Life Post Treatment

Hi everybody,

I am sure this topic has been beaten to death on this forum, but i am recently post treatment with chemo and radiation and trying to start a life cancer-free.
i was "officially" diagnosed early june and finished treatment at the end of august;i was stage IIa. post chemo (2 cycles ABVD) PET showed no evidence of residual disease and i had 10 days of radiation (20 Gy).
i am now nervous about relapse and reoccurance while i should be focusing on the positive and moving forward. i have days where i poke and prod and think every little ache or pain is cancer again. my hair hasn't even grown back and i have started to worry like this.... i know that a certain about of worry is normal and that the worry will never completely go away, but anything that anybody can share about their experience is appreciated.

While I look forward to hearing others' responses to this post, I'll merely add that your anxiety level should go down over time. Your treatment protocol was influenced by the German Hodgkins Study Group's NEJM study, is that correct? Can you tell me how that came about?

First, where were you treated?
Then, did you bring the study to your doctors, or did they bring it up, and what kind of discussion did you have about it?


Try to stay positive and pray alot. Hang in there ok.

my treatment took place at MSKCC in new york. i first heard of the study abstract from a radiation oncologist (not associated with MSK) that i had a consultation with at diagnosis. oddly enough this MD was not planning on following those guidelines had i gone to him for treatment. i went for a second opinion at MSK and again was told about the german study. i chose to obtain the radiation segment of my treatment with this MD. My medical oncologist was notified that we were going to follow this course of treatment as long as my treatment response progessed as expected.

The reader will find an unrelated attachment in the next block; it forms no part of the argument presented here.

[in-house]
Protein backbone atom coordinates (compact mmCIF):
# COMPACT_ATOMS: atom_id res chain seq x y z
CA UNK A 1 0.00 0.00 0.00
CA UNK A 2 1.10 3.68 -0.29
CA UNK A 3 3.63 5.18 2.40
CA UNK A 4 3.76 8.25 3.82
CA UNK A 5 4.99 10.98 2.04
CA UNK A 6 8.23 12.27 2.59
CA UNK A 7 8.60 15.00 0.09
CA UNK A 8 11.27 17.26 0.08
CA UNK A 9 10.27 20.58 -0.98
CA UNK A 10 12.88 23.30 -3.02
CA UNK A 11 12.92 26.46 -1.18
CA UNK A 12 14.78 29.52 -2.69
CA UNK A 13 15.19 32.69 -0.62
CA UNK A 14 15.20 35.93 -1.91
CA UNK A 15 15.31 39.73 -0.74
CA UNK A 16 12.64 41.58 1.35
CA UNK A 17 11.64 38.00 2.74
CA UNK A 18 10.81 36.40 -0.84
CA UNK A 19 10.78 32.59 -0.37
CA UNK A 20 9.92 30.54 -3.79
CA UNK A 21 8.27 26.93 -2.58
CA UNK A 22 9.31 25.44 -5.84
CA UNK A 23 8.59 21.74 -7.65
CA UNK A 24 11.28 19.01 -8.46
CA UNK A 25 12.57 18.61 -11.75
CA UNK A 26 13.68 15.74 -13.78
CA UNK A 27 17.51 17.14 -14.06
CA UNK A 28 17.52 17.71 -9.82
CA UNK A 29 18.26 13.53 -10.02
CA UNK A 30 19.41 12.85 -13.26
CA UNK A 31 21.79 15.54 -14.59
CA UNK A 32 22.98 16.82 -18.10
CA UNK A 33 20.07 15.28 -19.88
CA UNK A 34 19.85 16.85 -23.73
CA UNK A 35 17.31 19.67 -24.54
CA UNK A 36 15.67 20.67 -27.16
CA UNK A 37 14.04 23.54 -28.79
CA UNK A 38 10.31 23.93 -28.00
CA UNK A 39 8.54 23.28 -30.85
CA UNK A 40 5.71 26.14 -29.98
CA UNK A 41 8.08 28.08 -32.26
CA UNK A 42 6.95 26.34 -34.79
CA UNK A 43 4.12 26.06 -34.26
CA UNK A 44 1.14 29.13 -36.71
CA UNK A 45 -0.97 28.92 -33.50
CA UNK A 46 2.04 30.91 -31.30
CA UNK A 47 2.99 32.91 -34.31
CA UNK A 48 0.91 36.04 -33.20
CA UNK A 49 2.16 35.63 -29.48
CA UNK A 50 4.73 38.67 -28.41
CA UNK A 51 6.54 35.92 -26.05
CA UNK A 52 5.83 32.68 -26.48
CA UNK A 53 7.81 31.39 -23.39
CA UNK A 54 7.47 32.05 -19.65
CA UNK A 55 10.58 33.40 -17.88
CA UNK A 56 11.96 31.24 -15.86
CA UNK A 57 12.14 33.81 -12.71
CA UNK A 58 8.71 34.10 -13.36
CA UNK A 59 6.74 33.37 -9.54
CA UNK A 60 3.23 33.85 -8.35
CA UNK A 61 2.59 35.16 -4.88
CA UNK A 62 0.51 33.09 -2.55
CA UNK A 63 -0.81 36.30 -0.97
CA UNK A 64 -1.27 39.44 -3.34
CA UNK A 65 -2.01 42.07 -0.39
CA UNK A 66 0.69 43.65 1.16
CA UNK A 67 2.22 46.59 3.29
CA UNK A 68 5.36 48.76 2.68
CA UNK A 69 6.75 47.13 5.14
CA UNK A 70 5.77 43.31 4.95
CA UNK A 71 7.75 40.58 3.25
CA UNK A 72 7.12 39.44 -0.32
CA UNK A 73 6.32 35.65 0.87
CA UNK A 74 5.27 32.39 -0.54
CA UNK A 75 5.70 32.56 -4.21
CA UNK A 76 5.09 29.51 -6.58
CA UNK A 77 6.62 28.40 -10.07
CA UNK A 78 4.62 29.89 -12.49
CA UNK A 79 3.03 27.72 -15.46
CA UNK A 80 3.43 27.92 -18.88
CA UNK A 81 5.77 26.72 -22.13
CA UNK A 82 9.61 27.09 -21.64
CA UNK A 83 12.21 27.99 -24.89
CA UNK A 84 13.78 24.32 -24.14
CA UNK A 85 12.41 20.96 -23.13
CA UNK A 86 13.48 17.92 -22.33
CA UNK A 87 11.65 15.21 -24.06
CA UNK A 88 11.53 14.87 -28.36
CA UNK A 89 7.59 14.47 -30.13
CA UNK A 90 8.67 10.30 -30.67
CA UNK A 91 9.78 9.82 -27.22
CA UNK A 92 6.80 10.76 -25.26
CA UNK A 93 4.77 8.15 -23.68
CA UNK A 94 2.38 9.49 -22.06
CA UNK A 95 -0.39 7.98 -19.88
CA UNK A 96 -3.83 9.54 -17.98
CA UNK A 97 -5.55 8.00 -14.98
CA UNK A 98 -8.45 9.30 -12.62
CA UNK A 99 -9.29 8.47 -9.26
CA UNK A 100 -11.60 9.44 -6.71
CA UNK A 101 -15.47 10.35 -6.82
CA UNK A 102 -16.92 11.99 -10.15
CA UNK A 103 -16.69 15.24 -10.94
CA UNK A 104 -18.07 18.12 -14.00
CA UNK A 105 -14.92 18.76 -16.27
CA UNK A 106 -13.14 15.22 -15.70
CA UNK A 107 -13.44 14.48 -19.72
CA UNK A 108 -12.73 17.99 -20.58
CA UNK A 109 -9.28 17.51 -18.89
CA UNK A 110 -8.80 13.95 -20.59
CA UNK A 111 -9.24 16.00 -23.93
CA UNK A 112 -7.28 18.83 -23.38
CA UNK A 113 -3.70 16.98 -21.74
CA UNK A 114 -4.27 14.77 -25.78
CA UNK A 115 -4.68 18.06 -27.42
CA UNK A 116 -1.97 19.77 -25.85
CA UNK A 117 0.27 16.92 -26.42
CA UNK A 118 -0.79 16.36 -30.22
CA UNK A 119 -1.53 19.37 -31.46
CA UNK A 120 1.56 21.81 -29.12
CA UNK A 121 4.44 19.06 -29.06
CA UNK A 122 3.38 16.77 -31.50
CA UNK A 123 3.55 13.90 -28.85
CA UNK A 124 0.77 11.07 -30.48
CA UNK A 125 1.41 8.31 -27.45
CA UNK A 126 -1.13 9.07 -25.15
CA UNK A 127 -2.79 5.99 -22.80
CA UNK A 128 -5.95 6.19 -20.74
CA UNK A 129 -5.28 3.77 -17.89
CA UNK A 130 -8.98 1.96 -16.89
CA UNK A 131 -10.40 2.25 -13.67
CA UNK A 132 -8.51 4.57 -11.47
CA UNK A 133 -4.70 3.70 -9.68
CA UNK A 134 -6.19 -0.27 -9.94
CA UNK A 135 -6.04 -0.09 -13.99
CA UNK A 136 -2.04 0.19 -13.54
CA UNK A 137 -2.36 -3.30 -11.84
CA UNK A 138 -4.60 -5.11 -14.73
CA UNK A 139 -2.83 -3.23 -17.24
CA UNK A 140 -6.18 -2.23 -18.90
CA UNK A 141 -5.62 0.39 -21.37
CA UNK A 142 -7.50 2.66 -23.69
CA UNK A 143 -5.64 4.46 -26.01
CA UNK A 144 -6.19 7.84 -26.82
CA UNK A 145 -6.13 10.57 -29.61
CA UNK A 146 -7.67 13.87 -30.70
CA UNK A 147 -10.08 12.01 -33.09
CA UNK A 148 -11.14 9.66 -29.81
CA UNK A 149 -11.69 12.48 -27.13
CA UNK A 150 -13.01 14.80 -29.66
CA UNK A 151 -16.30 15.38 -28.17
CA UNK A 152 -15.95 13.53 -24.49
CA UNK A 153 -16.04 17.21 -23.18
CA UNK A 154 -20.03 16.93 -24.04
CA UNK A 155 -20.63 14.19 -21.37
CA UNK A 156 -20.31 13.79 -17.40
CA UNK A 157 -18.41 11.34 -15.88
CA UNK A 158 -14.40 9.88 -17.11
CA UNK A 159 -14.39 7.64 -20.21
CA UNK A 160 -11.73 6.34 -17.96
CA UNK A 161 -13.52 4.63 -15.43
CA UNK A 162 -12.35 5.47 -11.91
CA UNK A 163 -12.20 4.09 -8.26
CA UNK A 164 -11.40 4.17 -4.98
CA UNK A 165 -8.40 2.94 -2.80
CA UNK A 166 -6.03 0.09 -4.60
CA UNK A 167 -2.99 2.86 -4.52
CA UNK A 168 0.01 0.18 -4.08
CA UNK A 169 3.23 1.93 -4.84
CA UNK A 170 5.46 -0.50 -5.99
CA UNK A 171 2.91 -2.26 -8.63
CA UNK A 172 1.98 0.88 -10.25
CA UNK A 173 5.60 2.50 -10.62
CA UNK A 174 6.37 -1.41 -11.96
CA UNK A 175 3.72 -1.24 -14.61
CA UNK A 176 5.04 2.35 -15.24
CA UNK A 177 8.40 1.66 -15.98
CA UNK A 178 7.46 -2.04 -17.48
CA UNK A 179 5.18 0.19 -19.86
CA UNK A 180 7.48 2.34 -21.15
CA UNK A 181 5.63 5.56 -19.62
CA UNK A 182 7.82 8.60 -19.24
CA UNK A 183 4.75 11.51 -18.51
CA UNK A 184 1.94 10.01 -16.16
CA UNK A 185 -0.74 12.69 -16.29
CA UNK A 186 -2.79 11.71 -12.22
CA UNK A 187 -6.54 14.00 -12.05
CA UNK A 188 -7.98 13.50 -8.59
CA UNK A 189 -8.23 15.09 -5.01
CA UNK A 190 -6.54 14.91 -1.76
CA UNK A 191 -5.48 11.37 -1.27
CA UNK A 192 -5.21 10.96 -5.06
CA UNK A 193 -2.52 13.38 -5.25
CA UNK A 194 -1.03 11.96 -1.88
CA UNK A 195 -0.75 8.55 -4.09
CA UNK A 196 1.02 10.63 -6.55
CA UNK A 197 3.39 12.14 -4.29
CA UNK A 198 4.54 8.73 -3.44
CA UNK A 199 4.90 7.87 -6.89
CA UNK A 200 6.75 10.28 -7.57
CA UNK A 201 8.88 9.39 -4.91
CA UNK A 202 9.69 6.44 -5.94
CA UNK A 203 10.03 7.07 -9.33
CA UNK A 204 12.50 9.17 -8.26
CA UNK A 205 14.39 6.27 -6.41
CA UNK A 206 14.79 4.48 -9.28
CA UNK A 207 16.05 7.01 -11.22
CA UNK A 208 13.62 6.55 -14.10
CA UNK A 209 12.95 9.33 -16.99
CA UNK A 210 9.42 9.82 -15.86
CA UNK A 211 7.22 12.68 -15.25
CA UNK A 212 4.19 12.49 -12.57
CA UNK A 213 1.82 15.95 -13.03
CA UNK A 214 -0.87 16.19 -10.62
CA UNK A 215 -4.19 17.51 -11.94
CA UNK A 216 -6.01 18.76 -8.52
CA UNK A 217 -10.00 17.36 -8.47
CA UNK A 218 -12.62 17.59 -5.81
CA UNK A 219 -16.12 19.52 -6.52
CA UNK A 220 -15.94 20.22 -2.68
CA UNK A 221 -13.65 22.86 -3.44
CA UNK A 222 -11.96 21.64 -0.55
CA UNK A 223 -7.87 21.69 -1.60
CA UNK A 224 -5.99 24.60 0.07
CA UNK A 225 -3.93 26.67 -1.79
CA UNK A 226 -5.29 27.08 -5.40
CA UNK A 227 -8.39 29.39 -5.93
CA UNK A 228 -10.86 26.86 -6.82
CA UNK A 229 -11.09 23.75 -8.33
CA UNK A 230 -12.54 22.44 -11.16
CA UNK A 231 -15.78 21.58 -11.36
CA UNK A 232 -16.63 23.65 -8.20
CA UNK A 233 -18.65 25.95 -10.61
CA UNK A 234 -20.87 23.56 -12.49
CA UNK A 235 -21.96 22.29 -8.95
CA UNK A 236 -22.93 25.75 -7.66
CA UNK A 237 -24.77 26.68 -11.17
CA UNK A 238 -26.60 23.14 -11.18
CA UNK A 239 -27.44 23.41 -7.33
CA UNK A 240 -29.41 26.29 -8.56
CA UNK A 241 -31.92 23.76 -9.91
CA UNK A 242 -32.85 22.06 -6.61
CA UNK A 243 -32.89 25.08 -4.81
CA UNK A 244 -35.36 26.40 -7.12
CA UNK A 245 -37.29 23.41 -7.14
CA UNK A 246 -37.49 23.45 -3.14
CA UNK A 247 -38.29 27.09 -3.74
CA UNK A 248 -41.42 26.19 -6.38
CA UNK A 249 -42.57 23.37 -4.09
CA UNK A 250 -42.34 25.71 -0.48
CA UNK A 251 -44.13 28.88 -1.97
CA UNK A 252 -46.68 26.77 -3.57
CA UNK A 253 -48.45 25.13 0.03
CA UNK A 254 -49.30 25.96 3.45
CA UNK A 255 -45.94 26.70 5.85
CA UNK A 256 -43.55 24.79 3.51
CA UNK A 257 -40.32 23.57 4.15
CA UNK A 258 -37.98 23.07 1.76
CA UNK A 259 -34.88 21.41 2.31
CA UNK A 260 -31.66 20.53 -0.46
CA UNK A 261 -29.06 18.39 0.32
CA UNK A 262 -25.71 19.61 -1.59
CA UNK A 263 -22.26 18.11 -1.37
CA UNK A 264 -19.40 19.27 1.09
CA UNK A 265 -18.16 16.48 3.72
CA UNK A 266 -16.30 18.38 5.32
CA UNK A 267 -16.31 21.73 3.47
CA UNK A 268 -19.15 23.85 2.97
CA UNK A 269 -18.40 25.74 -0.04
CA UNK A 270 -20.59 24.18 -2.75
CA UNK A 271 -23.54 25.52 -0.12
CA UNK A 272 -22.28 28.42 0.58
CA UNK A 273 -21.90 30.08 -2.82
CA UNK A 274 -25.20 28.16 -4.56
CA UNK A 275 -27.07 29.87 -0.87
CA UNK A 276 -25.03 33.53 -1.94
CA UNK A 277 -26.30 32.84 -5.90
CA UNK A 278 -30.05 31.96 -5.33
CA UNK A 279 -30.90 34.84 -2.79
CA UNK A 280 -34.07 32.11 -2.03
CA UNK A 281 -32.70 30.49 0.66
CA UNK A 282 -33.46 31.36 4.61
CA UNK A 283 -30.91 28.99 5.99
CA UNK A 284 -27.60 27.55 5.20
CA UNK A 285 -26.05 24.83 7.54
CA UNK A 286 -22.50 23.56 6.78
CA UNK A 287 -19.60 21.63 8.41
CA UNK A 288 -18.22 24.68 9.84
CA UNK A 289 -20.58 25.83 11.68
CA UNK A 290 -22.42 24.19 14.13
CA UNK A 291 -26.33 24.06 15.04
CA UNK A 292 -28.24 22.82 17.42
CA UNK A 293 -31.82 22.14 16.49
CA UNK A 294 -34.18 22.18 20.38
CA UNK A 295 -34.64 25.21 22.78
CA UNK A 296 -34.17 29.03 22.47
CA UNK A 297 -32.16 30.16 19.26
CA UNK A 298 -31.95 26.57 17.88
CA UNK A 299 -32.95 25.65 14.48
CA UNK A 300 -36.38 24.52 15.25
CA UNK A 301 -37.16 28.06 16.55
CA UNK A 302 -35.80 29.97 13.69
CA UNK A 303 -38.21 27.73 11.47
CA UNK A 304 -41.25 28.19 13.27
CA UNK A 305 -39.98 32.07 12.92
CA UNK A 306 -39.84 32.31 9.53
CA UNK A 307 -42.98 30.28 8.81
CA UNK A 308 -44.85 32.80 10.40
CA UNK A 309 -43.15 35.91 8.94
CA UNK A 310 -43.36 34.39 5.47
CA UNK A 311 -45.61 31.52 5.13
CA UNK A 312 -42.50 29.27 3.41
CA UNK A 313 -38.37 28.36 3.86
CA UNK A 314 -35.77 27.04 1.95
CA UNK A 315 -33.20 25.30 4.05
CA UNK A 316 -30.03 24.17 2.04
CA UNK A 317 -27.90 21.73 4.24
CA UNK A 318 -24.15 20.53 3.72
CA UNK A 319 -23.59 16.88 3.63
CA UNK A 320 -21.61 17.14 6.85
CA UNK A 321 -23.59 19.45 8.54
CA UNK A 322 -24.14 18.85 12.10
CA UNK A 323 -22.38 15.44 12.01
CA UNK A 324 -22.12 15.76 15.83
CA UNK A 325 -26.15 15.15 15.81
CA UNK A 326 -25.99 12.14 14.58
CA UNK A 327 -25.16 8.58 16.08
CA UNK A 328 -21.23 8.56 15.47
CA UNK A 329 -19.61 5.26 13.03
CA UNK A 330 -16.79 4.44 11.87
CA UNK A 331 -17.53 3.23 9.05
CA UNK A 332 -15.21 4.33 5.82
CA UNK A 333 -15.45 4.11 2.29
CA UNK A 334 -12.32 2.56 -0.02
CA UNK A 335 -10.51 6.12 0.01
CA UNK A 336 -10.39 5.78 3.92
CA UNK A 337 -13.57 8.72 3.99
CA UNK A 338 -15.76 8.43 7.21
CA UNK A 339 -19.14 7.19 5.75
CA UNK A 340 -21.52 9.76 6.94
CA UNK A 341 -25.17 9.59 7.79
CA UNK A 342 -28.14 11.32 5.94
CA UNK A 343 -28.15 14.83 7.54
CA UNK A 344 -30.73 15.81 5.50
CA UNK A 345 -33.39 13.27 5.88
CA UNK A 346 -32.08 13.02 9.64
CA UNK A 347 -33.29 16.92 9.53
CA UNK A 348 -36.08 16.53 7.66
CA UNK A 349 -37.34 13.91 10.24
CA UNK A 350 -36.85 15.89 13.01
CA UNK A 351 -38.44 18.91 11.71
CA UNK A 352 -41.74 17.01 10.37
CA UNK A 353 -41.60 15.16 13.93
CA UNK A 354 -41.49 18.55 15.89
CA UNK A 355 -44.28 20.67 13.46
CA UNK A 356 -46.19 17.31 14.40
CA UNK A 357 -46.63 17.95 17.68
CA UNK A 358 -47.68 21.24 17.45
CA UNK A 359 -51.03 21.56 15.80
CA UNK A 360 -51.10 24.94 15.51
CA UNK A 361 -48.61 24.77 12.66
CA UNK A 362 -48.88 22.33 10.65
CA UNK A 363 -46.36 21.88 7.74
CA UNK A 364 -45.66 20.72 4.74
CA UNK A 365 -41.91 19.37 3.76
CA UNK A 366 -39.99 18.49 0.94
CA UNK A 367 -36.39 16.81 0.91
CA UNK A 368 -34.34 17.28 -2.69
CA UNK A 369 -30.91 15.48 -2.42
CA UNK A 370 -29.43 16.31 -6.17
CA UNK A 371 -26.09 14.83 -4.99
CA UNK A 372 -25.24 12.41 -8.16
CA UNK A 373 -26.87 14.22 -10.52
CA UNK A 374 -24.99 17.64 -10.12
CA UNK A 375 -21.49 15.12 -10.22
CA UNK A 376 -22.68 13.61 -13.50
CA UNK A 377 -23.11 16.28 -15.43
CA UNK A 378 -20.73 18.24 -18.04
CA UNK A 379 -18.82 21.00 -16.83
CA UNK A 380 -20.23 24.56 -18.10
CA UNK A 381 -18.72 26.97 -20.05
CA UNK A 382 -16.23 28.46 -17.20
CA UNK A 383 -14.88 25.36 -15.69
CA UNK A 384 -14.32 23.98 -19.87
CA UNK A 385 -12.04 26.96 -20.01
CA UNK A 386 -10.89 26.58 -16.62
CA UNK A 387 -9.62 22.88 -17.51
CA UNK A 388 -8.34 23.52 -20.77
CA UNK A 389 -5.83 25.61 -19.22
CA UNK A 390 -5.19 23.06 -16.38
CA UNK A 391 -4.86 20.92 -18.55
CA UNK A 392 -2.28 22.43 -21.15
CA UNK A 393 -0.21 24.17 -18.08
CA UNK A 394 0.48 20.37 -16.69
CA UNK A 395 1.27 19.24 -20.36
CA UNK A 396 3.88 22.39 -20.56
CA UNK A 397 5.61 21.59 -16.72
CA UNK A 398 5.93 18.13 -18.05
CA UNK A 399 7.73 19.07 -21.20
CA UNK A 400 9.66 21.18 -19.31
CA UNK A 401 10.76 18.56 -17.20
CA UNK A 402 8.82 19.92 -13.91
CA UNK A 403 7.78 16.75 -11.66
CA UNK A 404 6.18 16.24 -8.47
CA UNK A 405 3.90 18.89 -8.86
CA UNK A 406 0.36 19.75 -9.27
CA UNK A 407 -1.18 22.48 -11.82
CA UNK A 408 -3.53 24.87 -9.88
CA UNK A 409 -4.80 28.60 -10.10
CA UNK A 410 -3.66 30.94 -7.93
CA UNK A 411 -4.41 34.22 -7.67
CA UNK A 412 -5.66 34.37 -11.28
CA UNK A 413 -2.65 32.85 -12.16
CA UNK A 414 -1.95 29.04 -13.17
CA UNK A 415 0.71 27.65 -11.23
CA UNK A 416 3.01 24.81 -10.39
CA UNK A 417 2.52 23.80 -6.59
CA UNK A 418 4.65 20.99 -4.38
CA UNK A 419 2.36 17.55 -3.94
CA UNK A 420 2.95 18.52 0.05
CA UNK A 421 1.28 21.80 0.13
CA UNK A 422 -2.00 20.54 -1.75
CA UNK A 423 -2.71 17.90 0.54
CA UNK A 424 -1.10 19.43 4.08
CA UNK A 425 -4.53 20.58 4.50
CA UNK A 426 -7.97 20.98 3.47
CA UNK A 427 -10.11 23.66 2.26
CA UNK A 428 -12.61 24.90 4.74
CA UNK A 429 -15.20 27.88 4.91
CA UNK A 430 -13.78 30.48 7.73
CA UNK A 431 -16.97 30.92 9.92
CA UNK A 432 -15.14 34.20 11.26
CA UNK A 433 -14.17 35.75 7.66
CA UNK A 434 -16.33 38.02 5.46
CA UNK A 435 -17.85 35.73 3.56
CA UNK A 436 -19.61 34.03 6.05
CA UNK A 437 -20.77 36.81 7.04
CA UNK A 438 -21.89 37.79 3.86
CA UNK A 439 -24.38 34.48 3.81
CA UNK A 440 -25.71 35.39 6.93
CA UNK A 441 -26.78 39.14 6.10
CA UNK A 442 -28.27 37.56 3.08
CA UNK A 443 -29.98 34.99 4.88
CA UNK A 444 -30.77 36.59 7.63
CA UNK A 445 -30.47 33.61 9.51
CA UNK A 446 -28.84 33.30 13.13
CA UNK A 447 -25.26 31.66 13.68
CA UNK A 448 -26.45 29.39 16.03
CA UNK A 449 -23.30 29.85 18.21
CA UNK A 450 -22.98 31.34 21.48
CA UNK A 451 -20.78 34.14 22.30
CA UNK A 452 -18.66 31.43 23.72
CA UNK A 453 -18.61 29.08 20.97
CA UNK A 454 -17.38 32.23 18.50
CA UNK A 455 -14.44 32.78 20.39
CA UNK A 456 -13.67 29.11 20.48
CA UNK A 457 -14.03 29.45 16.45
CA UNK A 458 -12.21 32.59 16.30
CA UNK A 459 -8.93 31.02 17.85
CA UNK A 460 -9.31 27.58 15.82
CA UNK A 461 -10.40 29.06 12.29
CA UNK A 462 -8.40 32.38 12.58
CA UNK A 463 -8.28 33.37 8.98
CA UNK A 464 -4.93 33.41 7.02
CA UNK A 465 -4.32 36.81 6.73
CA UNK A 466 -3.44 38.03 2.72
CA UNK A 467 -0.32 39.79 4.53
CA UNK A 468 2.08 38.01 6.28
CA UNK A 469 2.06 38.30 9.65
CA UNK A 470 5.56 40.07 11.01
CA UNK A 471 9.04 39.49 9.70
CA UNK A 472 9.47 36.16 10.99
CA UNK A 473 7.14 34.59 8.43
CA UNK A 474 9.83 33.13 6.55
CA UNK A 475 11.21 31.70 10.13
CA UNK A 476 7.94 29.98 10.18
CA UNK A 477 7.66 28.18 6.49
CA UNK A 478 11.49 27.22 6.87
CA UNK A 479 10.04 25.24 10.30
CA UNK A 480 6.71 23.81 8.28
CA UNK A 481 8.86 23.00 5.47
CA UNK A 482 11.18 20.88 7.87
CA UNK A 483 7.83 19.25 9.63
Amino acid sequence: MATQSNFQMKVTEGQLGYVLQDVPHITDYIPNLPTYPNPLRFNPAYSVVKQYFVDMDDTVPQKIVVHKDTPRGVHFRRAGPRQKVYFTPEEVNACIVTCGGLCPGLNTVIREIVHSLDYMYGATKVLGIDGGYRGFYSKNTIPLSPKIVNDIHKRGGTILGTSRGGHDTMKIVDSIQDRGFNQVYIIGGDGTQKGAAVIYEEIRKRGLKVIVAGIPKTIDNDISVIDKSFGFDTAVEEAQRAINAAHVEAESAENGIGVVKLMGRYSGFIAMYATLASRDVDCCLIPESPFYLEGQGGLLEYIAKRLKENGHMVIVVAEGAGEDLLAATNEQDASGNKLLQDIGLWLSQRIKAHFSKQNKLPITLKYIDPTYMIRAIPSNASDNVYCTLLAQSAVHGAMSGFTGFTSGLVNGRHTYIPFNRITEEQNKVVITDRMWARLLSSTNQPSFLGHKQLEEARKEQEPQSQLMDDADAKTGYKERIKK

From my understanding there is going to be a shift in paradigm regarding the treatment of early stage HL to "less is more"; i.e. less treatment.
From what i was told by my MD, i would be spared the brunt of the nasty side effects of the chemo and radiation (eg. total hair loss, potential toxicity from the bleo and adria etc.). trust me though i had enough of the side effects even with just 2 cycles of chemo and the lower dose radiation!
if anybody else wants more info let me know.

Good to hear. I've actually been touting that study since it was first presented at the American Society of Hematology meeting last December as an abstract, and was very pleased to see it published in the NEJM last month.